* Cibalae (Vinkovci, in present-day Croatia)
* Cirpi (Dunabogdány, in present-day Hungary)
* Contra-Aquincum (Budapest, in present-day Hungary)
* Contra Constantiam (Dunakeszi, in present-day Hungary)
* Contra Florentiam or Lugio (Dunaszekcsõ, in present-day Hungary)
* Cuccium (Ilok, in present-day Croatia)
* Cusum (Petrovaradin, in present-day Serbia)
* Gerulata (Rusovce, in present-day Slovakia)
* Gorsium-Herculia (Tác, in present-day Hungary)
* Intercisa (Dunaújváros, in present-day Hungary)
* Iovia or Iovia Botivo (Ludbreg, in present-day Croatia)
* Lussonium (Dunakömlőd, in present-day Hungary)
* Marsonia (Slavonski Brod, in present-day Croatia)
* Matrica (Százhalombatta, in present-day Hungary)
* Morgentianae (Tüskevár(?), in present-day Hungary)
* Mursa (Osijek, in present-day Croatia)
* Mursella (Mórichida, in present-day Hungary)
* Neviodunum (Drnovo, in present-day Slovenia)
* Poetovio (Ptuj, in present-day Slovenia)
* Quadrata (Lébény, in present-day Hungary)
* Rittium (Surduk, in present-day Serbia)
* Sala (Zalalövő, in present-day Hungary)
* Saldae (Brčko, in present-day Bosnia and Herzegovina)
* Savaria or Sabaria (Szombathely, in present-day Hungary)
* Scarbantia (Sopron, in present-day Hungary)
* Serbinum or Servitium (Gradiška, in present-day Bosnia and Herzegovina)
* Singidunum (Beograd, in present-day Serbia)
* Sirmium (Sremska Mitrovica, in present-day Serbia)
* Siscia (Sisak, in present-day Croatia)
* Solva (Esztergom, in present-day Hungary)
* Sopianae (Pécs, in present-day Hungary)
* Taurunum (Zemun, in present-day Serbia)
* Ulcisia Castra (Szentendre, in present-day Hungary)
* Valcum (Fenékpuszta, in present-day Hungary)
* Vindobona (Wien, in present-day Austria)

Economy and country features

The country was fairly productive, especially after the great forests had been cleared by Probus and Galerius. Before that time timber had been one of its most important exports. Its chief agricultural products were oats and barley, from which the inhabitants brewed a kind of beer named sabaea. Vines and olive trees were little cultivated. Pannonia was also famous for its breed of hunting dogs. Although no mention is made of its mineral wealth by the ancients, it is probable that it contained iron and silver mines. Its chief rivers were the Dravus, Savus, and Arrabo, in addition to the Danuvius (less correctly, Danubius), into which the first three rivers flow.

Legacy

The ancient name Pannonia is retained in the modern term "Pannonian plain".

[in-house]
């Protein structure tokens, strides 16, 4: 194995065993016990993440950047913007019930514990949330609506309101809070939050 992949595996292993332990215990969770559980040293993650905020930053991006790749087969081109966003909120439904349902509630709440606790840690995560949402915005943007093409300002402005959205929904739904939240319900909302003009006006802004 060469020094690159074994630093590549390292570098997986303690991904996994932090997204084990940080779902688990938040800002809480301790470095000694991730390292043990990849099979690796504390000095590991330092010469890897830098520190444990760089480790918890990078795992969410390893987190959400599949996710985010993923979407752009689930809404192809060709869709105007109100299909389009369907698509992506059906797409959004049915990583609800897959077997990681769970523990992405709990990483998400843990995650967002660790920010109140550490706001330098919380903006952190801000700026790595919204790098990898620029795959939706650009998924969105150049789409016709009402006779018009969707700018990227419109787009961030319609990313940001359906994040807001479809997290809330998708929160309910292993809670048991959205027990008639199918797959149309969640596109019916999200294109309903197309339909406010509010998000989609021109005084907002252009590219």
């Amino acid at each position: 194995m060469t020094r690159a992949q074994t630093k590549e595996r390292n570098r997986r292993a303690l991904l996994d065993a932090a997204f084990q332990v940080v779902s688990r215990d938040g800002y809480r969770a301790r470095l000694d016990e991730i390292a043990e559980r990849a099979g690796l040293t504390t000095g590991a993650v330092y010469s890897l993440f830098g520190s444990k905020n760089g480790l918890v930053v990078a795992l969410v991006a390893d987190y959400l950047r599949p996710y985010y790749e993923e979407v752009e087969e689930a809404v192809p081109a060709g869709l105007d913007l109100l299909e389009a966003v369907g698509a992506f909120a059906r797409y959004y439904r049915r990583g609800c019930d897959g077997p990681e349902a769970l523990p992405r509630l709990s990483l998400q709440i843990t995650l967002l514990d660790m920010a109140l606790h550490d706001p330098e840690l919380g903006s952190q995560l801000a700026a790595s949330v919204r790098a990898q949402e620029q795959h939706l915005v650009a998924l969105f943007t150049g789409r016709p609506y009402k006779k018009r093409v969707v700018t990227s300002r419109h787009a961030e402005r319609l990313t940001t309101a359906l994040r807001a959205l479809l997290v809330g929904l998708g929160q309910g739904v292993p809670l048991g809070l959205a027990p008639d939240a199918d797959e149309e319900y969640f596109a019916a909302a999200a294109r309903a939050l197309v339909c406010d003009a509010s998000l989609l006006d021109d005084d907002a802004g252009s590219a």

References

*Radomir Popović, Rano hrišćanstvo u Panoniji, Vojvođanski godišnjak, sveska I, Novi Sad, 1995.
*Petar Milošević, Arheologija i istorija Sirmijuma, Novi Sad, 2001.

ee also

* Pannonian plain
* Roman provinces
* Roman Empire
* Pannonian basin before Hungary

External links

* [http://www.unrv.com/provinces/pannonia.php Pannonia]
* [http://www.britannica.com/eb/article-9374485/Pannonia Pannonia]
* [http://www.1911encyclopedia.org/Pannonia Pannonia]
* [http://www.geocities.com/alexprobus/Pictures/PanoniaAntiqua.jpgPannonia map]
* [http://www.geocities.com/alexprobus/Pictures/PannoniaNR.jpgPannonia map]
* [http://www.civertan.hu/legifoto/legifoto.php?page_level=205 Aerial photography: Gorsium - Tác - Hungary]
* [http://www.civertan.hu/legifoto/legifoto.php?page_level=875 Aerial photography: Aquincum - Budapest - Hungary]


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Look at other dictionaries:

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  • Pannonia — steht für: eine römische Provinz, siehe Pannonien die Landschaft Pannonische Tiefebene die Euroregion West Pannonia, siehe Euregio West einen Asteroid des Hauptgürtels, siehe (1444) Pannonia eine ungarische Motorradmarke (1954–1975), siehe… …   Deutsch Wikipedia

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  • Pannonĭa — Pannonĭa, das südöstlichste der Süddonauländer; wurde begrenzt in Westen durch den Berg Cetius, welcher es von Noricum, u. die Julischen Alpen, welche es von Oberitalien schieden, in Norden u. Osten vom Danubius, welcher die Grenze gegen Dacien u …   Pierer's Universal-Lexikon

  • Pannonia — Pannonia, seit Augustus röm. Provinz, begriff Ungarn jenseits der Donau, Slavonien, einen Theil Bosniens, das nordöstliche Kroatien, den östlichen Theil von Krain, Steyermark und Niederösterreich …   Herders Conversations-Lexikon

  • Pannonia — [pə nō′nē ə] ancient Roman province in central Europe, between the Danube & Sava rivers …   English World dictionary

  • Pannonia — Pannonian, adj., n. Pannonic /peuh non ik/, adj. /peuh noh nee euh/, n. an ancient country and Roman province in central Europe, S and W of the Danube, the territory of which is now mostly occupied by Hungary and Yugoslavia. * * * Province, Roman …   Universalium

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  • Pannonia — geographical name Roman province SE Europe including territory W of the Danube now in Hungary & adjacent parts of Croatia & Vojvodina …   New Collegiate Dictionary